Australia’s steel industry certainly faces challenges, but they’ve got nothing to do with a possible carbon price. The real problem is China. As this late 2010 Reserve Bank briefing observes, the Middle Kingdom has developed a vast steel industry in the last decade, and as a result, can comfortably out-compete Australia’s relatively small-scale steel-makers in most product categories. As the RBA notes, China has been a net exporter of steel products since 2006.

But what’s bad for Australia’s steel industry is very, very good for the mining sector. Those Chinese steel-makers need iron ore, and they buy a lot of it from Australia. This has pushed up the price of iron ore, driven the resources boom, and thrust the Aussie dollar higher. The high Aussie dollar is the real cause of our manufacturer’s woes, but the high dollar is simply the consequence of the massive resources boom. Hence, Australian steel is increasingly uncompetitive. In comparison to the massive fluctuations in the Australian dollar in recent years, the impacts of a carbon price below $30 is likely to be almost negligible.

If you want proof, look to Europe. The European emissions trading scheme is the world’s largest and has been running since 2005. Europe’s steel industry is thriving. According to the European steel association Eurofer, "the European steel industry is a world leader in its sector with a turnover of EUR 190 billion and direct employment of 420,000 highly skilled people, producing 200 million tons of steel per year". ArcelorMittal, headquartered in Luxembourg, is the world’s largest steel-maker. Late last year it reported (pdf) a $17 billion increase in sales and a 52 per cent increase in earnings before tax compared with its 2009 results. That’s not exactly de-industrialisation.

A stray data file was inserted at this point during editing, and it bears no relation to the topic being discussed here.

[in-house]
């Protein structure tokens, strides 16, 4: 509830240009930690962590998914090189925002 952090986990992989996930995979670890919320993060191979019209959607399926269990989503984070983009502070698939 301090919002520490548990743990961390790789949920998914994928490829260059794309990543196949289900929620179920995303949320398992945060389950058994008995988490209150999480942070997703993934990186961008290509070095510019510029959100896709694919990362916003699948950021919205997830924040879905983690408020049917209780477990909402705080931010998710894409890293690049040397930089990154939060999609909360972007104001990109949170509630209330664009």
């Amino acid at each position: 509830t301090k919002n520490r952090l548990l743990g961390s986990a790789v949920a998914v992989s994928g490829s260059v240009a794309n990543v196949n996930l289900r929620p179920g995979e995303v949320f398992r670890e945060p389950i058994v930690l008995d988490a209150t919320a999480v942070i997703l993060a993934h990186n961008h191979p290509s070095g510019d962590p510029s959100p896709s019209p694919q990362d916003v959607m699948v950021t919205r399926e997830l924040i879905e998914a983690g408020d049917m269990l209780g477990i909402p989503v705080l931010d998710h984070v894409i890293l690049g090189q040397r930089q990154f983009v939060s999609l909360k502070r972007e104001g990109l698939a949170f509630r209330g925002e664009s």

Guess what else happened in Europe? In the run-up to the 2005 scheme, industry there also claimed it would shut down or go out of business unless given lots of free permits. Lots and lots of free permits to pollute were duly handed out. As a result, many companies made windfall gains by selling extra permits they didn’t need in the first place.

If Julia Gillard, Labor and the Greens can manage to shepherd carbon pricing through this Parliament — and who could feel confident that they can? — then in all likelihood there won’t be an economic apocalypse; in fact, the economy will almost certainly go on growing strongly. But there must be a lot of nervous figures in the government just now.

At similarly difficult moments in Kevin Rudd’s administration, the government often buckled. No wonder Bob Brown is calling for the current government to "hold its nerve".


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Ben Eltham is New Matilda's National Affairs Correspondent.